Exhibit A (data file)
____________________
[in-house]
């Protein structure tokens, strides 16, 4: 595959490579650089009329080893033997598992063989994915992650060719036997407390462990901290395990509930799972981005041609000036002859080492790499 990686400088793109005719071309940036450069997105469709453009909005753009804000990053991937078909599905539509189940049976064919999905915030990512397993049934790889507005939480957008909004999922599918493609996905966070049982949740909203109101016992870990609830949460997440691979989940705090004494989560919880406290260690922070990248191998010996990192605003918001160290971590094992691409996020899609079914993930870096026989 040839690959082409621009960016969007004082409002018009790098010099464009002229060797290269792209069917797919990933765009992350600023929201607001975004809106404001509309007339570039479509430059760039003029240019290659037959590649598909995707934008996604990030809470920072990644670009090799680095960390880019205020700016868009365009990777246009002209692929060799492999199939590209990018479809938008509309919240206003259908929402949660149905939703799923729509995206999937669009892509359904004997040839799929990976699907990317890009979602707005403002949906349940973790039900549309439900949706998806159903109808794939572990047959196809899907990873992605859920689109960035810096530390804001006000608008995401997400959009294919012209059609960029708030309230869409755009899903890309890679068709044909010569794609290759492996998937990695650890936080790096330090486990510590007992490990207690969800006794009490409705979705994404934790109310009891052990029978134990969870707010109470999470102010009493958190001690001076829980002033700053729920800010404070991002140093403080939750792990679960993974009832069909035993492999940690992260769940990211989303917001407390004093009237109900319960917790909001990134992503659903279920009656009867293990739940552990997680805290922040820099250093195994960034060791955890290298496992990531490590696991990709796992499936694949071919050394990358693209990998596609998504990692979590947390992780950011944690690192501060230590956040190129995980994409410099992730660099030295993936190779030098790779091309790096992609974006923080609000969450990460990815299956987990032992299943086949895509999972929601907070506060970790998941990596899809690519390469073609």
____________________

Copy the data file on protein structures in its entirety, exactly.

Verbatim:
[in-house]
């Protein structure tokens, strides 16, 4: 595959490579650089009329080893033997598992063989994915992650060719036997407390462990901290395990509930799972981005041609000036002859080492790499 990686400088793109005719071309940036450069997105469709453009909005753009804000990053991937078909599905539509189940049976064919999905915030990512397993049934790889507005939480957008909004999922599918493609996905966070049982949740909203109101016992870990609830949460997440691979989940705090004494989560919880406290260690922070990248191998010996990192605003918001160290971590094992691409996020899609079914993930870096026989 040839690959082409621009960016969007004082409002018009790098010099464009002229060797290269792209069917797919990933765009992350600023929201607001975004809106404001509309007339570039479509430059760039003029240019290659037959590649598909995707934008996604990030809470920072990644670009090799680095960390880019205020700016868009365009990777246009002209692929060799492999199939590209990018479809938008509309919240206003259908929402949660149905939703799923729509995206999937669009892509359904004997040839799929990976699907990317890009979602707005403002949906349940973790039900549309439900949706998806159903109808794939572990047959196809899907990873992605859920689109960035810096530390804001006000608008995401997400959009294919012209059609960029708030309230869409755009899903890309890679068709044909010569794609290759492996998937990695650890936080790096330090486990510590007992490990207690969800006794009490409705979705994404934790109310009891052990029978134990969870707010109470999470102010009493958190001690001076829980002033700053729920800010404070991002140093403080939750792990679960993974009832069909035993492999940690992260769940990211989303917001407390004093009237109900319960917790909001990134992503659903279920009656009867293990739940552990997680805290922040820099250093195994960034060791955890290298496992990531490590696991990709796992499936694949071919050394990358693209990998596609998504990692979590947390992780950011944690690192501060230590956040190129995980994409410099992730660099030295993936190779030098790779091309790096992609974006923080609000969450990460990815299956987990032992299943086949895509999972929601907070506060970790998941990596899809690519390469073609």